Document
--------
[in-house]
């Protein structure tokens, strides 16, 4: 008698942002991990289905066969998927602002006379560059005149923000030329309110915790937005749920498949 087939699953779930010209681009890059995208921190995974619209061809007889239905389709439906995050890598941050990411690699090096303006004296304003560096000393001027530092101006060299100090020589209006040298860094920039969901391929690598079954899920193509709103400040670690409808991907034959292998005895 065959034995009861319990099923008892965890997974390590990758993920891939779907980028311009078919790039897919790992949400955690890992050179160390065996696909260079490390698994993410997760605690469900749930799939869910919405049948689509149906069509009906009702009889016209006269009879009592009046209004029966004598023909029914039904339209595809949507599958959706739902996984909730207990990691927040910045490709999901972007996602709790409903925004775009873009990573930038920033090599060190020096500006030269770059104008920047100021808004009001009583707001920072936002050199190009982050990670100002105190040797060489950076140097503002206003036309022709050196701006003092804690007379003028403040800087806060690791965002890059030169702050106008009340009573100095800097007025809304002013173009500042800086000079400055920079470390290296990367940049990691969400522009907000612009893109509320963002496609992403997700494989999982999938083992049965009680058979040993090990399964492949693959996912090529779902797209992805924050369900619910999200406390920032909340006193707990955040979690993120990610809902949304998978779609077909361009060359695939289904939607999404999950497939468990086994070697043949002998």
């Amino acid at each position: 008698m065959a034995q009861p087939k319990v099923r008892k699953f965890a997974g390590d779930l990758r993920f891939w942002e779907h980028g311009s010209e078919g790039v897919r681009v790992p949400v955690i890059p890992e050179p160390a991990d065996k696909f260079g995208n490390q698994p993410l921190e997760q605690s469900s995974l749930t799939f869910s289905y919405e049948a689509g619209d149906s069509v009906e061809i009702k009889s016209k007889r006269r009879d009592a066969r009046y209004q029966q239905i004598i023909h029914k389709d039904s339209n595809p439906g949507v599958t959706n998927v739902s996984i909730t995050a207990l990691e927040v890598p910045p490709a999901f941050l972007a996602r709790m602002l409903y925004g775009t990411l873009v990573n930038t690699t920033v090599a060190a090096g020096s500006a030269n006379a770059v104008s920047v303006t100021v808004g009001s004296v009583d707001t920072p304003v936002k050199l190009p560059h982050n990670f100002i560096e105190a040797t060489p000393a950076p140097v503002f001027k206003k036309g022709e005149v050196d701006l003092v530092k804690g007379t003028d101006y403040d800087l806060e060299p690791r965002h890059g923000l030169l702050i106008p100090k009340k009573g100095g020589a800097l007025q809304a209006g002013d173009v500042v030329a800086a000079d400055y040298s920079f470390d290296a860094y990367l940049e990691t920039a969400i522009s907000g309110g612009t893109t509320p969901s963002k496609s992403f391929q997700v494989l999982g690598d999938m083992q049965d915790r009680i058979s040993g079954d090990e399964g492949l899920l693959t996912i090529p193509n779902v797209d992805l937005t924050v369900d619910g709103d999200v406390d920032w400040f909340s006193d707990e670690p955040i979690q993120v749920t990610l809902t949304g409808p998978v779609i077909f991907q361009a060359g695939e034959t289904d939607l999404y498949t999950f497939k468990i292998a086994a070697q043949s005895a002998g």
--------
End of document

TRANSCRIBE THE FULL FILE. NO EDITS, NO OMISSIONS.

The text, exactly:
[in-house]
């Protein structure tokens, strides 16, 4: 008698942002991990289905066969998927602002006379560059005149923000030329309110915790937005749920498949 087939699953779930010209681009890059995208921190995974619209061809007889239905389709439906995050890598941050990411690699090096303006004296304003560096000393001027530092101006060299100090020589209006040298860094920039969901391929690598079954899920193509709103400040670690409808991907034959292998005895 065959034995009861319990099923008892965890997974390590990758993920891939779907980028311009078919790039897919790992949400955690890992050179160390065996696909260079490390698994993410997760605690469900749930799939869910919405049948689509149906069509009906009702009889016209006269009879009592009046209004029966004598023909029914039904339209595809949507599958959706739902996984909730207990990691927040910045490709999901972007996602709790409903925004775009873009990573930038920033090599060190020096500006030269770059104008920047100021808004009001009583707001920072936002050199190009982050990670100002105190040797060489950076140097503002206003036309022709050196701006003092804690007379003028403040800087806060690791965002890059030169702050106008009340009573100095800097007025809304002013173009500042800086000079400055920079470390290296990367940049990691969400522009907000612009893109509320963002496609992403997700494989999982999938083992049965009680058979040993090990399964492949693959996912090529779902797209992805924050369900619910999200406390920032909340006193707990955040979690993120990610809902949304998978779609077909361009060359695939289904939607999404999950497939468990086994070697043949002998």
């Amino acid at each position: 008698m065959a034995q009861p087939k319990v099923r008892k699953f965890a997974g390590d779930l990758r993920f891939w942002e779907h980028g311009s010209e078919g790039v897919r681009v790992p949400v955690i890059p890992e050179p160390a991990d065996k696909f260079g995208n490390q698994p993410l921190e997760q605690s469900s995974l749930t799939f869910s289905y919405e049948a689509g619209d149906s069509v009906e061809i009702k009889s016209k007889r006269r009879d009592a066969r009046y209004q029966q239905i004598i023909h029914k389709d039904s339209n595809p439906g949507v599958t959706n998927v739902s996984i909730t995050a207990l990691e927040v890598p910045p490709a999901f941050l972007a996602r709790m602002l409903y925004g775009t990411l873009v990573n930038t690699t920033v090599a060190a090096g020096s500006a030269n006379a770059v104008s920047v303006t100021v808004g009001s004296v009583d707001t920072p304003v936002k050199l190009p560059h982050n990670f100002i560096e105190a040797t060489p000393a950076p140097v503002f001027k206003k036309g022709e005149v050196d701006l003092v530092k804690g007379t003028d101006y403040d800087l806060e060299p690791r965002h890059g923000l030169l702050i106008p100090k009340k009573g100095g020589a800097l007025q809304a209006g002013d173009v500042v030329a800086a000079d400055y040298s920079f470390d290296a860094y990367l940049e990691t920039a969400i522009s907000g309110g612009t893109t509320p969901s963002k496609s992403f391929q997700v494989l999982g690598d999938m083992q049965d915790r009680i058979s040993g079954d090990e399964g492949l899920l693959t996912i090529p193509n779902v797209d992805l937005t924050v369900d619910g709103d999200v406390d920032w400040f909340s006193d707990e670690p955040i979690q993120v749920t990610l809902t949304g409808p998978v779609i077909f991907q361009a060359g695939e034959t289904d939607l999404y498949t999950f497939k468990i292998a086994a070697q043949s005895a002998g």